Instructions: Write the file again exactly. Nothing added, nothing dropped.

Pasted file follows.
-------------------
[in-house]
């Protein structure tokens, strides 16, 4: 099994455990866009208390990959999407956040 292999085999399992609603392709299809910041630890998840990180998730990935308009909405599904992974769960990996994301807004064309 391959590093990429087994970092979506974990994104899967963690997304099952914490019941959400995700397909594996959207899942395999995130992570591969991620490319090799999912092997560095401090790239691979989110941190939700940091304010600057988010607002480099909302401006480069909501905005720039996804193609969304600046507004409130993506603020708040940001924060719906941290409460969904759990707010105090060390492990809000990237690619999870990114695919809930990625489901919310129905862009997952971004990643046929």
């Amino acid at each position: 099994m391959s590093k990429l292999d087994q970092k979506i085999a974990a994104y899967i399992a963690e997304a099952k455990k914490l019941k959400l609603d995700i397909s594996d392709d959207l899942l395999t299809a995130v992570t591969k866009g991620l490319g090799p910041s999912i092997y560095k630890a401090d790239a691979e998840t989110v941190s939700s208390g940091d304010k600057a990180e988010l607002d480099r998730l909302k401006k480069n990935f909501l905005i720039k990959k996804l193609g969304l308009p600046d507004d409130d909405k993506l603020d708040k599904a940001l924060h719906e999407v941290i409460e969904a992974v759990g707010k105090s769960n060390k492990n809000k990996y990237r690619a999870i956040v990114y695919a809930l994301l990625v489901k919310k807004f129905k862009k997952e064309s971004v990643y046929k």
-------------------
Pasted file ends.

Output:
[in-house]
């Protein structure tokens, strides 16, 4: 099994455990866009208390990959999407956040 292999085999399992609603392709299809910041630890998840990180998730990935308009909405599904992974769960990996994301807004064309 391959590093990429087994970092979506974990994104899967963690997304099952914490019941959400995700397909594996959207899942395999995130992570591969991620490319090799999912092997560095401090790239691979989110941190939700940091304010600057988010607002480099909302401006480069909501905005720039996804193609969304600046507004409130993506603020708040940001924060719906941290409460969904759990707010105090060390492990809000990237690619999870990114695919809930990625489901919310129905862009997952971004990643046929």
């Amino acid at each position: 099994m391959s590093k990429l292999d087994q970092k979506i085999a974990a994104y899967i399992a963690e997304a099952k455990k914490l019941k959400l609603d995700i397909s594996d392709d959207l899942l395999t299809a995130v992570t591969k866009g991620l490319g090799p910041s999912i092997y560095k630890a401090d790239a691979e998840t989110v941190s939700s208390g940091d304010k600057a990180e988010l607002d480099r998730l909302k401006k480069n990935f909501l905005i720039k990959k996804l193609g969304l308009p600046d507004d409130d909405k993506l603020d708040k599904a940001l924060h719906e999407v941290i409460e969904a992974v759990g707010k105090s769960n060390k492990n809000k990996y990237r690619a999870i956040v990114y695919a809930l994301l990625v489901k919310k807004f129905k862009k997952e064309s971004v990643y046929k």